0
$\begingroup$

I'm having a bit trouble proving this statment

Given a permutation $ \sigma \in A_n $ such that its cycle decomposition contains only odd and different length cycles, prove that every member in its centralizer is even.

In other words..

If $ \sigma \in A_n $ : $ \sigma = c_1c_2...cs$ where $c_1,c_2,...,c_s$ are disjoint permutation of odd length such that $length(c_i) \neq length(c_j)$ if $ i \neq j $, then every member of C($\sigma$) is even.

Any idea?

$\endgroup$
  • $\begingroup$ I don't understand the question. Every member of $C(\sigma)$ would be an element of $A_n$, right? Therefore, it must be even, no? $\endgroup$ – WE Tutorial School Oct 1 at 13:34
  • 1
    $\begingroup$ Note that in particular the permutation $\sigma$ has at most one cycle of length $1$ - ie fixes at most one of the $n$ points. $\endgroup$ – Mark Bennet Oct 1 at 13:34
  • $\begingroup$ Are you talking about the centralizer in $S_n\supset A_n$? $\endgroup$ – WE Tutorial School Oct 1 at 13:35
  • $\begingroup$ Yeah, i'm talking about the centralizer in $S_n$ $\endgroup$ – Saber98 Oct 1 at 13:42
  • $\begingroup$ A useful idea. Suppose that $\sigma$ has no fixed point; i calculated |C($\sigma$)| = n. It's always true that $\sigma$ commutes with a power of yours. So, how to prove that the order of $\sigma$ is n? $\endgroup$ – Saber98 Oct 1 at 16:32
3
$\begingroup$

Couple of preliminary observations:

First note that $\rho\in C_{S_n}(\sigma)$ if, and only if $\rho\sigma\rho^{-1}=\sigma$. Next, if $\sigma=(a_1,\ldots,a_k)$, then $\rho\sigma\rho^{-1}=(\rho(a_1),\ldots,\rho(a_k))$. Now, if $\sigma=\sigma_1\sigma_2\cdots\sigma_k$ is a product of disjoint cycles of length $\ell_1\geq\cdots\geq \ell_k$, then $$\rho\sigma\rho^{-1}=\rho\sigma_1\rho^{-1}\rho\sigma_2\rho^{-1}\cdots\rho\sigma_k\rho^{-1}$$ is again a product of disjoint cycles of length $\ell_1\geq\cdots\geq\ell_k$. In particular, $\rho\sigma\rho^{-1}=\sigma$ if, and only if, $\rho$ either cyclically permutes the entries of each $\sigma_i$, or $\rho$ permutes cycles of the same length (i.e. $\rho\sigma_i\rho^{-1}=\sigma_j$ with $\ell_i=\ell_j$).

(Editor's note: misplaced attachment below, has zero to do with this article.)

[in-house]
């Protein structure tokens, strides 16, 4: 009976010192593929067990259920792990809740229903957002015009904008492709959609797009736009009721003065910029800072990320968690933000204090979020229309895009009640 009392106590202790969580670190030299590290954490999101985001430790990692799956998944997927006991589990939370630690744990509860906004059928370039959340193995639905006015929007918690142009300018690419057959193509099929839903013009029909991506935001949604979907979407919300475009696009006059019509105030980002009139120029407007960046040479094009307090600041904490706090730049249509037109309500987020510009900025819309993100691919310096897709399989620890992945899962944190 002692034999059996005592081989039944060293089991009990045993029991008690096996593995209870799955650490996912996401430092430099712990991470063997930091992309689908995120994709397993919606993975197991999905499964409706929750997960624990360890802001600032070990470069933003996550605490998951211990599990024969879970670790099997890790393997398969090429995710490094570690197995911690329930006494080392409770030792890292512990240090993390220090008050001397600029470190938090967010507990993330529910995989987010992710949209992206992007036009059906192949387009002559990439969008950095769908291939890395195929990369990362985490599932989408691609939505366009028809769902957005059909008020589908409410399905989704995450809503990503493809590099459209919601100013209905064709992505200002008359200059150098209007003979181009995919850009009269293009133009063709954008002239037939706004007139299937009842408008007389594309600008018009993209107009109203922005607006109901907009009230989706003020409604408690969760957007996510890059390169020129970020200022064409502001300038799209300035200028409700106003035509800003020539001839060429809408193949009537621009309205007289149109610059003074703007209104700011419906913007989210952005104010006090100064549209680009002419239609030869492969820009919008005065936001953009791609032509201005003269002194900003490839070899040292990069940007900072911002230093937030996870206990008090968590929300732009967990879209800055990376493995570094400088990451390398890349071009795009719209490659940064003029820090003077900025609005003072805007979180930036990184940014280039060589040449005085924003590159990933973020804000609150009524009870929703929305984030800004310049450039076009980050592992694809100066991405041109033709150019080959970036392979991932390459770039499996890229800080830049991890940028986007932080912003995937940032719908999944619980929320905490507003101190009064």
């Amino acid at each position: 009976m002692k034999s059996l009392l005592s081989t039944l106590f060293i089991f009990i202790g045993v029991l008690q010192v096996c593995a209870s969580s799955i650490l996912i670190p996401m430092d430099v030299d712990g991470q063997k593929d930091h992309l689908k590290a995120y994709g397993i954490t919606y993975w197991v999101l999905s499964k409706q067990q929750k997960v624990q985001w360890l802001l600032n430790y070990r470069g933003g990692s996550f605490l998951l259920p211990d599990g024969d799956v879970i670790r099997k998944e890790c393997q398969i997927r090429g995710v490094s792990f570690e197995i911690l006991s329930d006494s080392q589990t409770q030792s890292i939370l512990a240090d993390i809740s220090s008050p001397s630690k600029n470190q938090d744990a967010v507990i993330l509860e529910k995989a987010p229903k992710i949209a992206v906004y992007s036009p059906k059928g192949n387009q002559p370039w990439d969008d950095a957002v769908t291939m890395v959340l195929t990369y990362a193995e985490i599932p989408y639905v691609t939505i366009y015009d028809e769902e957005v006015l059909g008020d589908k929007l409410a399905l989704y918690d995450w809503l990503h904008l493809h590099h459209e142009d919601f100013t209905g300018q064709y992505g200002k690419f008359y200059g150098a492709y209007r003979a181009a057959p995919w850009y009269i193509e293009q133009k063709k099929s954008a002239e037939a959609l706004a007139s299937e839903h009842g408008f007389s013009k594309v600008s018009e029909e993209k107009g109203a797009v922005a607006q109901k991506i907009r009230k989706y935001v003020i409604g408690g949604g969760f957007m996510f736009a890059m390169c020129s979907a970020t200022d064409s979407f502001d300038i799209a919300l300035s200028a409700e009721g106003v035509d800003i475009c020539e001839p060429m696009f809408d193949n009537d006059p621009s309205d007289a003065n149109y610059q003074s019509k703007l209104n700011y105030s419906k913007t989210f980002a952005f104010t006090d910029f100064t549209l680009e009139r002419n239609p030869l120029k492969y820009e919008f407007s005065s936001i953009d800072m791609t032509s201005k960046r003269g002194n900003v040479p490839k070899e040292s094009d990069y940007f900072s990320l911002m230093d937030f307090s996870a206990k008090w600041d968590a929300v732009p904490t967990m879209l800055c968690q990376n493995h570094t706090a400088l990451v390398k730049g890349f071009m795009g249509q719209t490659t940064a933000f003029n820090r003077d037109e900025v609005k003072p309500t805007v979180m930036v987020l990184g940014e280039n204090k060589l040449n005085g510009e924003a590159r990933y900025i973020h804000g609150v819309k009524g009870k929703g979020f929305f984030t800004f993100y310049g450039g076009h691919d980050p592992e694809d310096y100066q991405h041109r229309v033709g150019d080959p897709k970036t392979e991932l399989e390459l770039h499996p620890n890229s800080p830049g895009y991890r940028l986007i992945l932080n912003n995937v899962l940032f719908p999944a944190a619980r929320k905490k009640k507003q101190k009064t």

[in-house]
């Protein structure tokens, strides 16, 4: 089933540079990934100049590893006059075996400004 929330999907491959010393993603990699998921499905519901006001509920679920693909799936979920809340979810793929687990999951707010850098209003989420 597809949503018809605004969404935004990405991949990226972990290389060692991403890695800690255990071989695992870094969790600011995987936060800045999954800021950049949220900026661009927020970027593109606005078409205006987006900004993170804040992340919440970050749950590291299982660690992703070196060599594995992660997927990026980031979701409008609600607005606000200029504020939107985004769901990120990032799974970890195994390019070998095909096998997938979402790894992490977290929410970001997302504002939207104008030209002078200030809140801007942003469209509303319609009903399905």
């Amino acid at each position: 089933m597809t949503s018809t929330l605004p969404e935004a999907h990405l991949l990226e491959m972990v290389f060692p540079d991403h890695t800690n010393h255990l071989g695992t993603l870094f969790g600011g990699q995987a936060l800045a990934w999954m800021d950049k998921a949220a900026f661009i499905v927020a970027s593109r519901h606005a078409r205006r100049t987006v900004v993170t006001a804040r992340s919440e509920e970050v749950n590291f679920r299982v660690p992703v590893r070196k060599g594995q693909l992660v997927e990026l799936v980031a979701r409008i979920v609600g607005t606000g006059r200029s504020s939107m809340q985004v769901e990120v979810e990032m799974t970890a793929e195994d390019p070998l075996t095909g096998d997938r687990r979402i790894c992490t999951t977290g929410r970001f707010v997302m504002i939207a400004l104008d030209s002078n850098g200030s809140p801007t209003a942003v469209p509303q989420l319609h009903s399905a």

Now, under the assumption that $\sigma=\sigma_1\cdots\sigma_k\in A_n$ with $\ell_1>\cdots>\ell_k$ and all $\ell_i$ odd, it follows that $\rho\sigma\rho^{-1}=\sigma$ if, and only if, $\rho\sigma_i\rho^{-1}=\sigma_i$ for all $i$, so $\rho$ cyclically permutes the entries in each $\sigma_i$. It follows that $\rho\in\langle \sigma_1,\ldots,\sigma_k\rangle$, so $C_{S_n}(\sigma)=\langle \sigma_1,\ldots,\sigma_k\rangle$. But, since $\ell_i$ is odd, $\sigma_i\in A_n$ for each $i$. Hence, $C_{S_n}(\sigma)\subset A_n$.

$\endgroup$
  • $\begingroup$ Very nice proof, but i have a doubt. If $\rho$ cyclically permutes the entries in each $σ_i$ then $\rho = σ_1^{\alpha_1}σ_2^{\alpha_2}...σ_k^{\alpha_k}$ such that for every i=1,2...,k $\alpha_i =0$ or $\alpha_i =1$. Right? $\endgroup$ – Saber98 Oct 2 at 10:28
  • $\begingroup$ No, you can have any $\alpha_i$. Take $\sigma=(12345)(678)$ and $\rho=(12345)^3(678)^2$. Then, $\rho$ commutes with $\sigma$. $\endgroup$ – David Hill Oct 2 at 14:48

Your Answer

By clicking “Post Your Answer”, you agree to our terms of service, privacy policy and cookie policy

Not the answer you're looking for? Browse other questions tagged or ask your own question.